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That's an excellent piece.

I've noted in the past that we've been entering an equilibrium (I say entering because it is at different stages around the world) where there are large pockets of people with needs, but no money - and small pockets of people with money, but no particularly unserved needs.

Economic analysis as operated by many economists breaks down at that point. SRW points to how you can analyse it... but in the end it becomes a political rather than economic problem...

I think it's also really important because it points out how ideologically loaded the notion of "secular stagnation" really is. Conflating technological productivity with "lending productivity" allows lenders to claim a high ground that doesn't belong to them.

It's interesting to me that Clayton Christensen, looking at all this "secular stagnation" stuff from the bottom up (he's a professor studying innovation) has come to very similar conclusions, although he sees it as money trapped in a cycle of financialisation that starves "real economy" innovations of investment...

by Metatone (metatone [a|t] gmail (dot) com) on Tue Nov 19th, 2013 at 06:53:04 AM EST
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There are no transcripts of the talk I was at. Here's some small tidbits from another event he spoke at:

Clay Christensen warns CIOs that smart managers are doomed to fail

There is more than one way to disrupt the market. In addition to disruptive market-creating innovations, which succeed by offering products or services to a class of customer that previously didn't exist, there are sustaining innovations. These succeed by replacing good products with better ones (Prius for a Camry). Efficiency innovations, on the other hand, succeed by offering the same product at a lower price (Geico). Each plays a different role in the economy. Market-creating innovation requires capital and creates jobs. Sustaining innovation is "replacetive" in nature and, while making the economy more vibrant, does not generate a lot of jobs. Efficiency innovation eliminates jobs but frees up capital for other things. It's kind of a neat system, Christensen noted.

"As long as the market-creating innovations are creating more jobs than the efficiency innovations are taking out," he said, "and as long as the efficiency innovations are creating enough capital to fund the market-creating innovations, it is like a perpetual motion machine."

But since the 1990s, this nifty machine -- the envy of the global economy -- has been under assault from the "Church of New Finance," his name for the doctrine taught at places like the Harvard Business School, he said, that measure profitability by how efficiently a company uses capital. What the new ratios offer is two ways to achieve good results. Return on Net Assets (RONA) comes out just fine by either increasing the numerator or decreasing the denominator. "Either way RONA goes up," Christensen said. The same holds true for internal rate of return, the ratio that basically expresses how quickly one can get money out of an investment. Innovation is hard. Since those market-creating innovations that generate jobs often take five to 10 years to pay off, wouldn't it make more sense to invest mostly in efficiency innovations?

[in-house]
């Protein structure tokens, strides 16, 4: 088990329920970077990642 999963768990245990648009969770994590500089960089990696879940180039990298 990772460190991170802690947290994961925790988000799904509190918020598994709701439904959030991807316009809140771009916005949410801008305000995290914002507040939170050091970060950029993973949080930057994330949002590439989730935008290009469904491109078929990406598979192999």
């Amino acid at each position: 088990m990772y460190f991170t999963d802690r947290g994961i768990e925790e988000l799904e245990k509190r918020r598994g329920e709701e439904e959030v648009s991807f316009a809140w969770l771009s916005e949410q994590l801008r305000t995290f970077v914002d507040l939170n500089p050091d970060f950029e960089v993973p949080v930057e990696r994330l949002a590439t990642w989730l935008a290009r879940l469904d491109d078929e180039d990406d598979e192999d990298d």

The end result of pursuing that strategy, however, is that profits accumulate but job growth declines. "That is why we are not getting out of the recession and why we are not creating jobs," Christensen said. And the doctrine makes no sense, he added, giving the audience a glimpse of the passion bordering on rage that fuels his pursuits. A scarce commodity when these measures took hold, capital is abundant today. The cost of capital is zero. America is awash in cash. Instead of hoarding capital, companies should be pouring it into innovations that create jobs. And yet, the management tenets of the Church of New Finance -- which protect capital at all costs -- "make it impossible for smart people to do what needs to be done to sustain growth in the industry," he said.

by Metatone (metatone [a|t] gmail (dot) com) on Tue Nov 19th, 2013 at 06:58:30 AM EST
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(He doesn't have the political awareness to make the connections that many here will make, but I think it's interesting to see someone articulating how SRW's thoughts are playing out in terms of money flows and institutions...)
by Metatone (metatone [a|t] gmail (dot) com) on Tue Nov 19th, 2013 at 06:59:29 AM EST
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I've noted in the past that we've been entering an equilibrium (I say entering because it is at different stages around the world) where there are large pockets of people with needs, but no money - and small pockets of people with money, but no particularly unserved needs.

Economic analysis as operated by many economists breaks down at that point. SRW points to how you can analyse it... but in the end it becomes a political rather than economic problem...

Of course it is, and of course you can, and of course it does. But Keynes already analysed that 80 years ago:
There is, however, a second, much more fundamental inference from our argument which has a bearing on the future of inequalities of wealth; namely, our theory of the rate of interest. The justification for a moderately high rate of interest has been found hitherto in the necessity of providing a sufficient inducement to save. But we have shown that the extent of effective saving is necessarily determined by the scale of investment and that the scale of investment is promoted by a low rate of interest, provided that we do not attempt to stimulate it in this way beyond the point which corresponds to full employment. Thus it is to our best advantage to reduce the rate of interest to that point relatively to the schedule of the marginal efficiency of capital at which there is full employment.